Daughter and I showed up at the county fair at 5:30 am. While I watched the sun rise over the carnival’s ferris wheel, she carried the muck bucket, soothed the horse while her mane was braided, and pitched in wherever she could. Whatever task she was doing, no matter how–literally–shitty it was, daughter was suffused with joy and pride. One of the other girls from her barn was showing at the fair, but if you asked my daughter, she’d say that the Horse was showing. So proud she is, of that Horse.
So that’s how I spent the better part of a day at the county fair. I pretty much sat around and watched this horse we know jump, canter, etc.
Throughout the summer, my daughter has seldom talked about her dad. But when we have passed the fairground this summer, she’d share little snippets of memory: “Last year–when Horse won a blue ribbon!–we walked down the street to the cafe for lunch.” With your teacher, I’d ask? No, she’d answer; with Daddy. At the fair this week, I’d noticed the teacher with a peace sign on her arm. I never took her for a peacenik and promptly dismissed it. But as we left for a break midday, daughter pointed out that teacher had a re-entry stamp, and I’d need to get one; Daddy had gotten one last year.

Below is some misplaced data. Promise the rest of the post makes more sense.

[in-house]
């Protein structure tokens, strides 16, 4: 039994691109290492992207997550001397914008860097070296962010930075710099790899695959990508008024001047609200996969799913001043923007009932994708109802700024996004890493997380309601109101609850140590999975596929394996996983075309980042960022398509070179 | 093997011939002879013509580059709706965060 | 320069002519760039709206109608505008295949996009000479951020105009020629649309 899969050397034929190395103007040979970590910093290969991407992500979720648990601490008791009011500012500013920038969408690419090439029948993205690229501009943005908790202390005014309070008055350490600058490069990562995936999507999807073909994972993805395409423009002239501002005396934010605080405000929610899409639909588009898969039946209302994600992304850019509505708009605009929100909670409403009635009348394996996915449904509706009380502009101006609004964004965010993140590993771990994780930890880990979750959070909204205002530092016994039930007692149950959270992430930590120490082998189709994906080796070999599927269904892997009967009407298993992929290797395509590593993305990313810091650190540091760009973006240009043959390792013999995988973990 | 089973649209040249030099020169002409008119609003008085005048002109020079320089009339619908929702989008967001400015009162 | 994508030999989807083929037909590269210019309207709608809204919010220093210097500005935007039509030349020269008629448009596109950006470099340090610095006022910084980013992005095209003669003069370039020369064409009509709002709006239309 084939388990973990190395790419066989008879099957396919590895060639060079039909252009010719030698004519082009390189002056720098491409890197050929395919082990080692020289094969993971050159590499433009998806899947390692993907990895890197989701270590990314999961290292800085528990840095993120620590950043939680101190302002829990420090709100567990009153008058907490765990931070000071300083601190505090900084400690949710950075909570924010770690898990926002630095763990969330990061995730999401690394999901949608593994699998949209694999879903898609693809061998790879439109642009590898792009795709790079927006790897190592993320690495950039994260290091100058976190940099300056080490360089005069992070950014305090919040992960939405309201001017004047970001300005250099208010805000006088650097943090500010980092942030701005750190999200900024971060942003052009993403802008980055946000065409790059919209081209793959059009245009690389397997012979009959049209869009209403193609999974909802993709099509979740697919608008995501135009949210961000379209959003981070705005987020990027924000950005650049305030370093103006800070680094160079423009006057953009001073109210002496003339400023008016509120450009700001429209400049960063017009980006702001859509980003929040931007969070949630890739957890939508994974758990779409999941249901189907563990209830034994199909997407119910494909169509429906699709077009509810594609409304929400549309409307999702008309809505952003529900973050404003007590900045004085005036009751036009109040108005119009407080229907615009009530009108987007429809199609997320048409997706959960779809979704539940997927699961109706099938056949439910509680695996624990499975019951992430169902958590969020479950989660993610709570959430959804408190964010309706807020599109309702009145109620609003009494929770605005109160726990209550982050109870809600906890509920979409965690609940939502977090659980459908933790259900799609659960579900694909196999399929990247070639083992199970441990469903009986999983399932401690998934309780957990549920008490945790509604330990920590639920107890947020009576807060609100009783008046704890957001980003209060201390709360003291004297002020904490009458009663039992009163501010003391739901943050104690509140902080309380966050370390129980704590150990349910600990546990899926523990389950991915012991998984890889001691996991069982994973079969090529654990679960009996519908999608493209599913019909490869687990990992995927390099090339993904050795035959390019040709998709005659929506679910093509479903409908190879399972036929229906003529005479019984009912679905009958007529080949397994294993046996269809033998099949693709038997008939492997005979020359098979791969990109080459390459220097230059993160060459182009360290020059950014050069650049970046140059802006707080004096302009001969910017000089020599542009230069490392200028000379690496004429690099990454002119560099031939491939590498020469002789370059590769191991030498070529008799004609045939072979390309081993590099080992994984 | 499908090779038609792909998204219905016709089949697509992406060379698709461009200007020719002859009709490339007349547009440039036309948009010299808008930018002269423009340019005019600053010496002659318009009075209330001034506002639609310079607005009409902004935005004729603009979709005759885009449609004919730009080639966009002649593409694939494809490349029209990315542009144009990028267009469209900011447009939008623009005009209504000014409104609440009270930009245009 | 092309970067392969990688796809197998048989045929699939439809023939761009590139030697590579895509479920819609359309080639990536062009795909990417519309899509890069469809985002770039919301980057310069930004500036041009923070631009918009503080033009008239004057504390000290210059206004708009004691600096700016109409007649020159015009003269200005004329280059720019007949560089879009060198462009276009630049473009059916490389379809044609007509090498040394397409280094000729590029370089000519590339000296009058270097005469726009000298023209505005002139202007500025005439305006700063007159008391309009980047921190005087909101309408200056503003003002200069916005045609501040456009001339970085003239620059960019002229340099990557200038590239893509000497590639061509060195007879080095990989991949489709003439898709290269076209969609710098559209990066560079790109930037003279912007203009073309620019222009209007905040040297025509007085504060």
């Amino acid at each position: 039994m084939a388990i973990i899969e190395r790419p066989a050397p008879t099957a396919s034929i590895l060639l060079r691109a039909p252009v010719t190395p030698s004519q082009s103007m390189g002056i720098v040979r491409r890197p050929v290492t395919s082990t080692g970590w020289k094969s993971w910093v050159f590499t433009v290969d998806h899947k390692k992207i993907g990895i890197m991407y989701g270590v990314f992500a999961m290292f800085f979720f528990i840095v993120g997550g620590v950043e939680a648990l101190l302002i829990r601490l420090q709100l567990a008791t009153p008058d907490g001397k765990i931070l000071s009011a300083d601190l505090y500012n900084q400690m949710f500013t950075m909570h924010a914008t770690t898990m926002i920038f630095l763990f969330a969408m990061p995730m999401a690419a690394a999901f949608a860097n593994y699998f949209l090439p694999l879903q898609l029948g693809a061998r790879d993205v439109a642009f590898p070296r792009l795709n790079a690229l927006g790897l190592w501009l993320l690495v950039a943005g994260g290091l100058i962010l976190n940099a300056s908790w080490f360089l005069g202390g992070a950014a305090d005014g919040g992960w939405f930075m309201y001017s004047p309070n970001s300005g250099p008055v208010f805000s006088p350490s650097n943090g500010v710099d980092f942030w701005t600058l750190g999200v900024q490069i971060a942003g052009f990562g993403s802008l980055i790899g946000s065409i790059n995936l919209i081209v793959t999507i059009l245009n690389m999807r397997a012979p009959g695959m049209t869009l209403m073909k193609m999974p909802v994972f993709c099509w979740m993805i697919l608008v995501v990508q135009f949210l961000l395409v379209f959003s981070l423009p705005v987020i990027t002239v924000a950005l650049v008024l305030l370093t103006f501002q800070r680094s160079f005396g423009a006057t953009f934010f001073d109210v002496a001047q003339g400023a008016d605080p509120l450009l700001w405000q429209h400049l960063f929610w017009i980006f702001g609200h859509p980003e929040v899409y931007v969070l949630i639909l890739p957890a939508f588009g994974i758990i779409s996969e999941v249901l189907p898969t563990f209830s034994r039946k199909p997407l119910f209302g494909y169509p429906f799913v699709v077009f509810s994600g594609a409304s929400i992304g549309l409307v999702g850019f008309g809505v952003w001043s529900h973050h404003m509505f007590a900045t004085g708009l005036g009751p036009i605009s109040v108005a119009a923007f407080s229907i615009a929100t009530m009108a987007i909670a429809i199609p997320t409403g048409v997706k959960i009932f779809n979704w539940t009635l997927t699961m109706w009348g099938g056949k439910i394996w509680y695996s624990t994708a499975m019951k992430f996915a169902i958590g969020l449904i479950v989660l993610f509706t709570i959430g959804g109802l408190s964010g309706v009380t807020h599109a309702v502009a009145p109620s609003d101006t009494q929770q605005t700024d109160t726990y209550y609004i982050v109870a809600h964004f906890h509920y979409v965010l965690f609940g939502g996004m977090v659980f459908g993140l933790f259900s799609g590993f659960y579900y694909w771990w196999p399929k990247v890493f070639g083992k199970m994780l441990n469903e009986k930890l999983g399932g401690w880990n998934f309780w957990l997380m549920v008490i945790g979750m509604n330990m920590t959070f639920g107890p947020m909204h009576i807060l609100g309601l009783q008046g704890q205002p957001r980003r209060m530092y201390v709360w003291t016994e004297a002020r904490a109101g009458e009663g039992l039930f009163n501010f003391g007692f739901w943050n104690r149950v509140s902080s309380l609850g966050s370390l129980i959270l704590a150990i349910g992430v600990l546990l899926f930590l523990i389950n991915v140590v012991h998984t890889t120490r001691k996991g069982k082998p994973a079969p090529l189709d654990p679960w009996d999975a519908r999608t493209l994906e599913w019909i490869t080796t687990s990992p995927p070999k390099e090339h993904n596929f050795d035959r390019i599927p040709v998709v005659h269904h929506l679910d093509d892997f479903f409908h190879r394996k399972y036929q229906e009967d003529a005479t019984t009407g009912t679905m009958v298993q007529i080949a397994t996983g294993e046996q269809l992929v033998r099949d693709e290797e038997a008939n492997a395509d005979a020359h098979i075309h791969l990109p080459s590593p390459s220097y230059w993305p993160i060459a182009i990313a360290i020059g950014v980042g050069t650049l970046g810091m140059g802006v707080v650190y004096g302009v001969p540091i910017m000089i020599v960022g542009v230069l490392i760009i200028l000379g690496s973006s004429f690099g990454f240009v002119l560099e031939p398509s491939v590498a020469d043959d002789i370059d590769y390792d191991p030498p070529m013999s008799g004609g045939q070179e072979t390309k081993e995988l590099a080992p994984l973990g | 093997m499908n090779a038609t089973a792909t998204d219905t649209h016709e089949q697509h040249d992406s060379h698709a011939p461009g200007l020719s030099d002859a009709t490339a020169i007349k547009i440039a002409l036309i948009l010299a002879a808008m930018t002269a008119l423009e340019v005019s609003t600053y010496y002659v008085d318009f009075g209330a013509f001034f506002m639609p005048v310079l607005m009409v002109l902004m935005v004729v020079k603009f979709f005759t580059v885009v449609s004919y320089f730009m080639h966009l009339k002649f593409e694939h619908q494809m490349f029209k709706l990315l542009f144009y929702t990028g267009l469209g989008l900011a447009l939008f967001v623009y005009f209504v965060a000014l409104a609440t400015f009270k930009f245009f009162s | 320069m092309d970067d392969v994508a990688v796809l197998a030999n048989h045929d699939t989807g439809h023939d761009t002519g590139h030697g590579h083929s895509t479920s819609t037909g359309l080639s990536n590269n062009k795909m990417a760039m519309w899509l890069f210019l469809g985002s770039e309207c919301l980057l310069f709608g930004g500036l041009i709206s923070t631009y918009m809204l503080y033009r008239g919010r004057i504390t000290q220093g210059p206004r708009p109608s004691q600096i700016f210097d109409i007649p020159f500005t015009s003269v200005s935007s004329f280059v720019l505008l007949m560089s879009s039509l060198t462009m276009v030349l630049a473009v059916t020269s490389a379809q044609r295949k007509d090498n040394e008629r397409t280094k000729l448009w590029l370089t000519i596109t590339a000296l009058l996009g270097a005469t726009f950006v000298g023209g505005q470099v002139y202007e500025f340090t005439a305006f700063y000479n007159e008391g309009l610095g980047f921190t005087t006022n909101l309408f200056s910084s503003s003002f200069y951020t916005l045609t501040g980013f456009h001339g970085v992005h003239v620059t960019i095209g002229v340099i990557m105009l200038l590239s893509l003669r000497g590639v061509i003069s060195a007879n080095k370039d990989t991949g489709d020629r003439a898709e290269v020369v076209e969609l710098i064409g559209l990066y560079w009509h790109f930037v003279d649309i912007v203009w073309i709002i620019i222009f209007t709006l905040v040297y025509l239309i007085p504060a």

She tells the stories and I receive them without undue sentiment. They are facts. The memories come flooding back. And new ones layer over them. We pretty much spent this year’s fair looking forward. She wants to show next year, and she was viewing the horse prep, the competition, and the girls’ clothing with an eye toward how she’d do it next year. My mind raced to figure out how I could clear my teaching and research schedule to show up at horse stalls at the crack of dawn through dinner time, and how son would spend his days because–woah–these horse shows are time consuming.